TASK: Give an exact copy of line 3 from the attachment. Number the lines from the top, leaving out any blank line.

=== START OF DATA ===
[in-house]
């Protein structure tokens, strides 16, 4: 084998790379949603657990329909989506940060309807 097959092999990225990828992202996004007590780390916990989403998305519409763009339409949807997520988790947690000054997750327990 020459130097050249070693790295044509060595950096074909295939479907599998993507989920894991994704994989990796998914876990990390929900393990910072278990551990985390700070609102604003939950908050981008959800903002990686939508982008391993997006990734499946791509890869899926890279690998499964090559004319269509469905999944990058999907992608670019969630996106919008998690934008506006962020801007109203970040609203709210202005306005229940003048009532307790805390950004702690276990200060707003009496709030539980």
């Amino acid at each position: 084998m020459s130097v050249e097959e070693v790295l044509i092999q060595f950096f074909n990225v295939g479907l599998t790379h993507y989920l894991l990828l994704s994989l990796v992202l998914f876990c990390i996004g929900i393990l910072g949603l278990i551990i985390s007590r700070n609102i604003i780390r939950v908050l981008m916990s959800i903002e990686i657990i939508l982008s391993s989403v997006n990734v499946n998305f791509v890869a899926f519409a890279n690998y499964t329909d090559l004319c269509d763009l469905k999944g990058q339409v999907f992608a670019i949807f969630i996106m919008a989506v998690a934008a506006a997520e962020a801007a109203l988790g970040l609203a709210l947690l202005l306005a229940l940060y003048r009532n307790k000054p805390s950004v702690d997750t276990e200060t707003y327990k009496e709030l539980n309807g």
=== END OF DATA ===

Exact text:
């Amino acid at each position: 084998m020459s130097v050249e097959e070693v790295l044509i092999q060595f950096f074909n990225v295939g479907l599998t790379h993507y989920l894991l990828l994704s994989l990796v992202l998914f876990c990390i996004g929900i393990l910072g949603l278990i551990i985390s007590r700070n609102i604003i780390r939950v908050l981008m916990s959800i903002e990686i657990i939508l982008s391993s989403v997006n990734v499946n998305f791509v890869a899926f519409a890279n690998y499964t329909d090559l004319c269509d763009l469905k999944g990058q339409v999907f992608a670019i949807f969630i996106m919008a989506v998690a934008a506006a997520e962020a801007a109203l988790g970040l609203a709210l947690l202005l306005a229940l940060y003048r009532n307790k000054p805390s950004v702690d997750t276990e200060t707003y327990k009496e709030l539980n309807g």